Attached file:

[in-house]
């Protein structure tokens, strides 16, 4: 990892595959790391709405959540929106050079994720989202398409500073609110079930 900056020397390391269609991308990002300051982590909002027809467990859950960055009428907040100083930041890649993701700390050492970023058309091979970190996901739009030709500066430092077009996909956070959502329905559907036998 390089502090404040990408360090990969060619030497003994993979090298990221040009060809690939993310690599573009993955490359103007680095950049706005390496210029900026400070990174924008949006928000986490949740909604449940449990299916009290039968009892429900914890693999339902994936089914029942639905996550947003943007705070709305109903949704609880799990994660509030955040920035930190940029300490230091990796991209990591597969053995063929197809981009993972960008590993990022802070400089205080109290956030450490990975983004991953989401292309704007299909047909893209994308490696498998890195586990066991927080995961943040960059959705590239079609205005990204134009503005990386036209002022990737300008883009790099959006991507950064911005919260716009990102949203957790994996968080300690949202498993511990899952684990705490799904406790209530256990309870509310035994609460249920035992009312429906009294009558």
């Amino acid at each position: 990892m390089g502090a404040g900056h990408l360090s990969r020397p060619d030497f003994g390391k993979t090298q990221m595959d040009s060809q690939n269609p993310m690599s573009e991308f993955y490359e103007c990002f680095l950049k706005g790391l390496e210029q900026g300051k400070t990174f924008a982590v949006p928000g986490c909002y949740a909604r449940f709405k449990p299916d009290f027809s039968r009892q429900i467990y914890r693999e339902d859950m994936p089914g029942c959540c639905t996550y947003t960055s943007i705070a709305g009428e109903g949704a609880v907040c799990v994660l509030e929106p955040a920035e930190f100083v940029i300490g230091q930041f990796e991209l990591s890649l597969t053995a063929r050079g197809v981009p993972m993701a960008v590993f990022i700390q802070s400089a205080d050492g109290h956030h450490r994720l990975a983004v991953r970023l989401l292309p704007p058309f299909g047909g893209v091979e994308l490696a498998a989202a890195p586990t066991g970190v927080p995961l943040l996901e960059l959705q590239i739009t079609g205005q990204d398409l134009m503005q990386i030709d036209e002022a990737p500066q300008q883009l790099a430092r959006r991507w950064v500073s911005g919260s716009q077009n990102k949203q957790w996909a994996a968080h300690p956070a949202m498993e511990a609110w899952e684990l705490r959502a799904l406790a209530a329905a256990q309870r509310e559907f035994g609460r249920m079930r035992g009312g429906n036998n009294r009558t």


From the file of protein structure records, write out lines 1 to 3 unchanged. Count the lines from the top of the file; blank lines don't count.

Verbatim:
[in-house]
């Protein structure tokens, strides 16, 4: 990892595959790391709405959540929106050079994720989202398409500073609110079930 900056020397390391269609991308990002300051982590909002027809467990859950960055009428907040100083930041890649993701700390050492970023058309091979970190996901739009030709500066430092077009996909956070959502329905559907036998 390089502090404040990408360090990969060619030497003994993979090298990221040009060809690939993310690599573009993955490359103007680095950049706005390496210029900026400070990174924008949006928000986490949740909604449940449990299916009290039968009892429900914890693999339902994936089914029942639905996550947003943007705070709305109903949704609880799990994660509030955040920035930190940029300490230091990796991209990591597969053995063929197809981009993972960008590993990022802070400089205080109290956030450490990975983004991953989401292309704007299909047909893209994308490696498998890195586990066991927080995961943040960059959705590239079609205005990204134009503005990386036209002022990737300008883009790099959006991507950064911005919260716009990102949203957790994996968080300690949202498993511990899952684990705490799904406790209530256990309870509310035994609460249920035992009312429906009294009558």
């Amino acid at each position: 990892m390089g502090a404040g900056h990408l360090s990969r020397p060619d030497f003994g390391k993979t090298q990221m595959d040009s060809q690939n269609p993310m690599s573009e991308f993955y490359e103007c990002f680095l950049k706005g790391l390496e210029q900026g300051k400070t990174f924008a982590v949006p928000g986490c909002y949740a909604r449940f709405k449990p299916d009290f027809s039968r009892q429900i467990y914890r693999e339902d859950m994936p089914g029942c959540c639905t996550y947003t960055s943007i705070a709305g009428e109903g949704a609880v907040c799990v994660l509030e929106p955040a920035e930190f100083v940029i300490g230091q930041f990796e991209l990591s890649l597969t053995a063929r050079g197809v981009p993972m993701a960008v590993f990022i700390q802070s400089a205080d050492g109290h956030h450490r994720l990975a983004v991953r970023l989401l292309p704007p058309f299909g047909g893209v091979e994308l490696a498998a989202a890195p586990t066991g970190v927080p995961l943040l996901e960059l959705q590239i739009t079609g205005q990204d398409l134009m503005q990386i030709d036209e002022a990737p500066q300008q883009l790099a430092r959006r991507w950064v500073s911005g919260s716009q077009n990102k949203q957790w996909a994996a968080h300690p956070a949202m498993e511990a609110w899952e684990l705490r959502a799904l406790a209530a329905a256990q309870r509310e559907f035994g609460r249920m079930r035992g009312g429906n036998n009294r009558t």